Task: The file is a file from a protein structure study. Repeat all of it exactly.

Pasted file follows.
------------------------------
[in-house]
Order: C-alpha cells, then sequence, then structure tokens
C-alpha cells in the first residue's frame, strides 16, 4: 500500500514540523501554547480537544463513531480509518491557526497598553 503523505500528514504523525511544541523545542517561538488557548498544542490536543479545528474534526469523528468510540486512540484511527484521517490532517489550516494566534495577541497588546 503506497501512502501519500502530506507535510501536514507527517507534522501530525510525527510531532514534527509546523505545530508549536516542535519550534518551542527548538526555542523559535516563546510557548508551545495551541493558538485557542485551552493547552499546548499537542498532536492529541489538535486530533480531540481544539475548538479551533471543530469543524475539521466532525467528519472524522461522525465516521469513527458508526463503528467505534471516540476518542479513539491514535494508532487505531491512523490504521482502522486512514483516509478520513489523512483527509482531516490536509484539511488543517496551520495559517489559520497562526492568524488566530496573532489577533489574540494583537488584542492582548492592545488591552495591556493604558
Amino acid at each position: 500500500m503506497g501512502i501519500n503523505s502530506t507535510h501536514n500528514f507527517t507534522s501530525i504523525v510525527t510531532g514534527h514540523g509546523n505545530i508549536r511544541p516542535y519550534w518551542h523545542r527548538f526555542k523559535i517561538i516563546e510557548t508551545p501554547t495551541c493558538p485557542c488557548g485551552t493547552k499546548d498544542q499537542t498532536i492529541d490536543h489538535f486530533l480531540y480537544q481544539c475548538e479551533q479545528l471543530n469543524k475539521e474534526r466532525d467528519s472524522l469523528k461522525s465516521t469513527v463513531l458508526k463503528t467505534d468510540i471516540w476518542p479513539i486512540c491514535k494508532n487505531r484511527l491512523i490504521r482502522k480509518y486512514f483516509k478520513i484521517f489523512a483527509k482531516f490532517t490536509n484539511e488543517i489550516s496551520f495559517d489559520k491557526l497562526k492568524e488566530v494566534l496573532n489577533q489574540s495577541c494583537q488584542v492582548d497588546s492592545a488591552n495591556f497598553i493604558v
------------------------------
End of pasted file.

[in-house]
Order: C-alpha cells, then sequence, then structure tokens
C-alpha cells in the first residue's frame, strides 16, 4: 500500500514540523501554547480537544463513531480509518491557526497598553 503523505500528514504523525511544541523545542517561538488557548498544542490536543479545528474534526469523528468510540486512540484511527484521517490532517489550516494566534495577541497588546 503506497501512502501519500502530506507535510501536514507527517507534522501530525510525527510531532514534527509546523505545530508549536516542535519550534518551542527548538526555542523559535516563546510557548508551545495551541493558538485557542485551552493547552499546548499537542498532536492529541489538535486530533480531540481544539475548538479551533471543530469543524475539521466532525467528519472524522461522525465516521469513527458508526463503528467505534471516540476518542479513539491514535494508532487505531491512523490504521482502522486512514483516509478520513489523512483527509482531516490536509484539511488543517496551520495559517489559520497562526492568524488566530496573532489577533489574540494583537488584542492582548492592545488591552495591556493604558
Amino acid at each position: 500500500m503506497g501512502i501519500n503523505s502530506t507535510h501536514n500528514f507527517t507534522s501530525i504523525v510525527t510531532g514534527h514540523g509546523n505545530i508549536r511544541p516542535y519550534w518551542h523545542r527548538f526555542k523559535i517561538i516563546e510557548t508551545p501554547t495551541c493558538p485557542c488557548g485551552t493547552k499546548d498544542q499537542t498532536i492529541d490536543h489538535f486530533l480531540y480537544q481544539c475548538e479551533q479545528l471543530n469543524k475539521e474534526r466532525d467528519s472524522l469523528k461522525s465516521t469513527v463513531l458508526k463503528t467505534d468510540i471516540w476518542p479513539i486512540c491514535k494508532n487505531r484511527l491512523i490504521r482502522k480509518y486512514f483516509k478520513i484521517f489523512a483527509k482531516f490532517t490536509n484539511e488543517i489550516s496551520f495559517d489559520k491557526l497562526k492568524e488566530v494566534l496573532n489577533q489574540s495577541c494583537q488584542v492582548d497588546s492592545a488591552n495591556f497598553i493604558v